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Fair Housing Policy

Federal Fair Housing laws protect people from discrimination and promote equal access to rental housing and homeownership opportunities for virtually all housing in the United States. The City of Brooklyn Park is committed to fair housing and has developed a policy to further that goal.

Read the City of Brooklyn Park’s full Fair Housing Policy (PDF) >

You can watch a video on fair housing laws in English, Spanish, Somali or Hmong here.

Who is protected by fair housing laws?

The Fair Housing Act prohibits discrimination in housing because of:

  • Race
  • Color
  • National Origin
  • Religion
  • Sex
  • Familial Status
  • Disability

The Minnesota Human Rights Act (Statue 363A, available here) prohibits discrimination based on all the above characteristics and adds:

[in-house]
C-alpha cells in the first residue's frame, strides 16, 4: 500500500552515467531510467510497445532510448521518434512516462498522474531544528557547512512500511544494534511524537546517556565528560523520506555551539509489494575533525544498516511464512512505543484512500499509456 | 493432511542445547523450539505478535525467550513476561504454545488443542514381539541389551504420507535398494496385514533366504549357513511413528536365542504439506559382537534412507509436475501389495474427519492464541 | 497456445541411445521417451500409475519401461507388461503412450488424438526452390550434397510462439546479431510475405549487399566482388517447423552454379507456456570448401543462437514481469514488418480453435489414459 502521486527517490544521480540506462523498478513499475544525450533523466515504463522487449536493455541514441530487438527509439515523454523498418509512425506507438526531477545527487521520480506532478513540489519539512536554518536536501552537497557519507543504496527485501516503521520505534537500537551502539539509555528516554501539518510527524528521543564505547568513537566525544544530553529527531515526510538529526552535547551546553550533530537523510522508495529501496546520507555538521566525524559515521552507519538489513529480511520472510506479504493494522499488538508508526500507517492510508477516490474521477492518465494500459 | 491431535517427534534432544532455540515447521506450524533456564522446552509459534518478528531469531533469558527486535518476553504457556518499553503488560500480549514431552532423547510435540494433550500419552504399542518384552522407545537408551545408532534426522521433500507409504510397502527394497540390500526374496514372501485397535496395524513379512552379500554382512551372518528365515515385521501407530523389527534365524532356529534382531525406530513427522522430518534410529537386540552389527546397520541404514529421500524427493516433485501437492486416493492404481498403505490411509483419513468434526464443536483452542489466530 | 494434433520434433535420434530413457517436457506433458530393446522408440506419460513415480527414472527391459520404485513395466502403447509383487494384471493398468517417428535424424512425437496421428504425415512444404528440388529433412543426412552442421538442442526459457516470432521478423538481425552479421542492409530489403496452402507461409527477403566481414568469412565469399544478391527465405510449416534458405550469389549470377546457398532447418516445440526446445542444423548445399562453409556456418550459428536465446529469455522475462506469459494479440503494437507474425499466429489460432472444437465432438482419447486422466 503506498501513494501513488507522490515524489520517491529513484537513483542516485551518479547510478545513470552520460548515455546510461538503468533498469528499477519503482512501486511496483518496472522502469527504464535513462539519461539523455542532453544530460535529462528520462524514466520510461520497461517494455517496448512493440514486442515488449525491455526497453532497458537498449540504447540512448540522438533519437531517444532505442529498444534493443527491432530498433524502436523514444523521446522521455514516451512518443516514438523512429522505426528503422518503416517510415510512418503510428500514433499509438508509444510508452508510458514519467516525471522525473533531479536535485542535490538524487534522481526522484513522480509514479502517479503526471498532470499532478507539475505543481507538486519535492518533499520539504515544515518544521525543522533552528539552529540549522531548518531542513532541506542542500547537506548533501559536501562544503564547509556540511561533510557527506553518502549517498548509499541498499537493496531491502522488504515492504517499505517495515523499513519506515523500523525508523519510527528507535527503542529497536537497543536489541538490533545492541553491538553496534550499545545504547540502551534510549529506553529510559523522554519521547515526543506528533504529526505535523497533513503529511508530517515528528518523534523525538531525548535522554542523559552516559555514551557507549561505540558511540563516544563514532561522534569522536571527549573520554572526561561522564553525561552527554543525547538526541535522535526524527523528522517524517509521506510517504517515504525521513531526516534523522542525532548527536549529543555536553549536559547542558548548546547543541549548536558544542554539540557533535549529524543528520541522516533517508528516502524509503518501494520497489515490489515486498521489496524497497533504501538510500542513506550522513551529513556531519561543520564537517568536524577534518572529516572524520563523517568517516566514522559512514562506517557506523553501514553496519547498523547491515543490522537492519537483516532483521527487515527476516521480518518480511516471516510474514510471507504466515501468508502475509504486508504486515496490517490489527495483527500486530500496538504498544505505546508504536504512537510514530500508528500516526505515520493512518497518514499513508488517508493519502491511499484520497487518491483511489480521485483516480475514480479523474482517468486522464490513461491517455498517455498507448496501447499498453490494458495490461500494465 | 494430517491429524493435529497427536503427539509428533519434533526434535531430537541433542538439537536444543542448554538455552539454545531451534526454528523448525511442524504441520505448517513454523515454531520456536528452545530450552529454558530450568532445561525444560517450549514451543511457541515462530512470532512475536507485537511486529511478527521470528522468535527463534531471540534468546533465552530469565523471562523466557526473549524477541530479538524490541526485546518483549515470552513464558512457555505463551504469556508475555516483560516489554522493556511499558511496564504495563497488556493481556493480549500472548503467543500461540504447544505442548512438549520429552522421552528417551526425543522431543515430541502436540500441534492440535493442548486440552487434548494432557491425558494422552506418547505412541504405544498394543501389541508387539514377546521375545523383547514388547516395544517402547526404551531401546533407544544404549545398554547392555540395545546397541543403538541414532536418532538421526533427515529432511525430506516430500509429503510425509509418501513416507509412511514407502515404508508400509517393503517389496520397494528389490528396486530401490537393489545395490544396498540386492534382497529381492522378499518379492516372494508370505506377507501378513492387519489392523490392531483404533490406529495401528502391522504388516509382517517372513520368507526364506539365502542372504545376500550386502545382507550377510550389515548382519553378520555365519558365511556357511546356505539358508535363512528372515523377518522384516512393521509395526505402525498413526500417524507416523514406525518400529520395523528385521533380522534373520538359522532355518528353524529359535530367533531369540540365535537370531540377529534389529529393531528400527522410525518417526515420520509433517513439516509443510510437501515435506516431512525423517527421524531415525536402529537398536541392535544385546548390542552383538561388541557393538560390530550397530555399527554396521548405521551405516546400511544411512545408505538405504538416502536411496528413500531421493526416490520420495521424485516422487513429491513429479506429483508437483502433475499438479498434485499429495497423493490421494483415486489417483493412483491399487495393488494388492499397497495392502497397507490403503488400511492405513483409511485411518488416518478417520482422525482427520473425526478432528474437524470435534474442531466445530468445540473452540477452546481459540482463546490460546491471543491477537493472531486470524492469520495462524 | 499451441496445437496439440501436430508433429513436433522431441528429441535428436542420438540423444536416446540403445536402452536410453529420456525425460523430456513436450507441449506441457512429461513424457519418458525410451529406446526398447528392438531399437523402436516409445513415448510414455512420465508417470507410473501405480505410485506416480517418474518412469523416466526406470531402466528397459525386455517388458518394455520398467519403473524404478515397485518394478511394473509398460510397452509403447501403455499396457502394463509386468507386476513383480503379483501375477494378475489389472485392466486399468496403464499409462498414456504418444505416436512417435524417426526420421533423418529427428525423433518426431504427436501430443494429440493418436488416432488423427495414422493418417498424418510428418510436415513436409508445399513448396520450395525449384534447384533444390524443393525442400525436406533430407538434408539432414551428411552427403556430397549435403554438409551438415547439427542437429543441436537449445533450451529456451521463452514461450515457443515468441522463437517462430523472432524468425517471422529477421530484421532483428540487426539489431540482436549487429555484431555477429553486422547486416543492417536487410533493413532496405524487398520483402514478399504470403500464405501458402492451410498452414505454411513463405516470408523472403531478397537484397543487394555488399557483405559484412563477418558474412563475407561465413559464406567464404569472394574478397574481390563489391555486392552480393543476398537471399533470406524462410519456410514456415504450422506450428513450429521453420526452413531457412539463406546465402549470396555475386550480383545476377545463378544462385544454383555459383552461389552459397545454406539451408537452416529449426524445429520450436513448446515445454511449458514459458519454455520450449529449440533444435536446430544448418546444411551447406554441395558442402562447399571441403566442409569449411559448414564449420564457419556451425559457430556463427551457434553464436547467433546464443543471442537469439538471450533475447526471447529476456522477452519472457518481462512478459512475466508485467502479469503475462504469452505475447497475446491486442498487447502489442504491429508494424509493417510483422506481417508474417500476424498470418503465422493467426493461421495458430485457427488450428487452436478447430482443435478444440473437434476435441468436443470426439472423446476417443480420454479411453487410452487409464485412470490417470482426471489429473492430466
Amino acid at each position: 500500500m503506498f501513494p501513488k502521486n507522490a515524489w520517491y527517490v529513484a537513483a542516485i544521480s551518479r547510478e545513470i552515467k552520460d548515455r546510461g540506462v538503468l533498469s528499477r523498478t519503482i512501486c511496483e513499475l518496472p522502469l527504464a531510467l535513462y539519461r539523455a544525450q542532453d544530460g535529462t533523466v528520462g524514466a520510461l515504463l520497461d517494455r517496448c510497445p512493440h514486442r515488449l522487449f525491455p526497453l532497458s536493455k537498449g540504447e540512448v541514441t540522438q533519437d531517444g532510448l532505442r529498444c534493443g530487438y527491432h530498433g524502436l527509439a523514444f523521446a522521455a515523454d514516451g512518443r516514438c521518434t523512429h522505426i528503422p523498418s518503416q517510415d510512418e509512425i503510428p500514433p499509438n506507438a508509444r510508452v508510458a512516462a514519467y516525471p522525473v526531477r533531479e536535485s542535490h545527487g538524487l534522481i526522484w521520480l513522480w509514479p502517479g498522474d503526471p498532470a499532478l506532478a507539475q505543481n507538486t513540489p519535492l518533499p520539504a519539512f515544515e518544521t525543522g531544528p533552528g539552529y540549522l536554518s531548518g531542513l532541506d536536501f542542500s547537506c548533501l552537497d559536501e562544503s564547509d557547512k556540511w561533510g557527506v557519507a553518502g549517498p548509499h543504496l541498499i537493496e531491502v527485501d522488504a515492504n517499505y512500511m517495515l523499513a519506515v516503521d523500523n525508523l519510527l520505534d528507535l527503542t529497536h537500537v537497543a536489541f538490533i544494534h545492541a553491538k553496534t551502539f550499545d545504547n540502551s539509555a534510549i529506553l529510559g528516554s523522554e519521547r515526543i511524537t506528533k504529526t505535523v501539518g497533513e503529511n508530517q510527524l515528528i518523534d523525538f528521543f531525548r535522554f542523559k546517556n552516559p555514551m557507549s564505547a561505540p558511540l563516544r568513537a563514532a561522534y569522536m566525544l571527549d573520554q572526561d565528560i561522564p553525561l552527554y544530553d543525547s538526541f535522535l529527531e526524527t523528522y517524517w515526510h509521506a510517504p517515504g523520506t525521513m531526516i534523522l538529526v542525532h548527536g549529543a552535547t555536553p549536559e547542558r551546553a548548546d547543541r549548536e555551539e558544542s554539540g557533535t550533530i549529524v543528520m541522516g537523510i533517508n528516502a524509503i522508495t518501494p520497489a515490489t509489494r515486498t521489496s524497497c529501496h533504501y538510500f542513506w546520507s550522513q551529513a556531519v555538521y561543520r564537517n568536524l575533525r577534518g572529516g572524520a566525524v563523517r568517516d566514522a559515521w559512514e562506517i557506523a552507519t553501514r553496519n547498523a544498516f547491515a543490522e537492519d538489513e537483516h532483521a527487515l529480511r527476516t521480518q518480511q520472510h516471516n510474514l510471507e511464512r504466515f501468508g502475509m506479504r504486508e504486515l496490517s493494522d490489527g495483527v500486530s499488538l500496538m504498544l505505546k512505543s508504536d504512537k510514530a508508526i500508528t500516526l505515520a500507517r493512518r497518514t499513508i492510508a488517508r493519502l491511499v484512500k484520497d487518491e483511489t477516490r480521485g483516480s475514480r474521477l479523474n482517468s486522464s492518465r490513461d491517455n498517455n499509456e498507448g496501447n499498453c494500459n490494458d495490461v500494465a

• Sexual or affectional orientation
  • Marital status
  • Creed
  • Status with regard to receipt of public assistance

What types of housing are covered?

The Fair Housing Act covers most housing. In very limited circumstances, the Act exempts owner-occupied buildings with no more than four units, single-family houses sold or rented by the owner without the use of an agent, and housing operated by religious organizations and private clubs that limit occupancy to members.

What actions are prohibited?

It is illegal discrimination to take any of the following actions because of race, color, religion, sex, disability, familial status, or national origin:

In the sale and rental of housing:

  • Refuse or discourage the rental or sale of housing;
  • Refuse to negotiate for housing;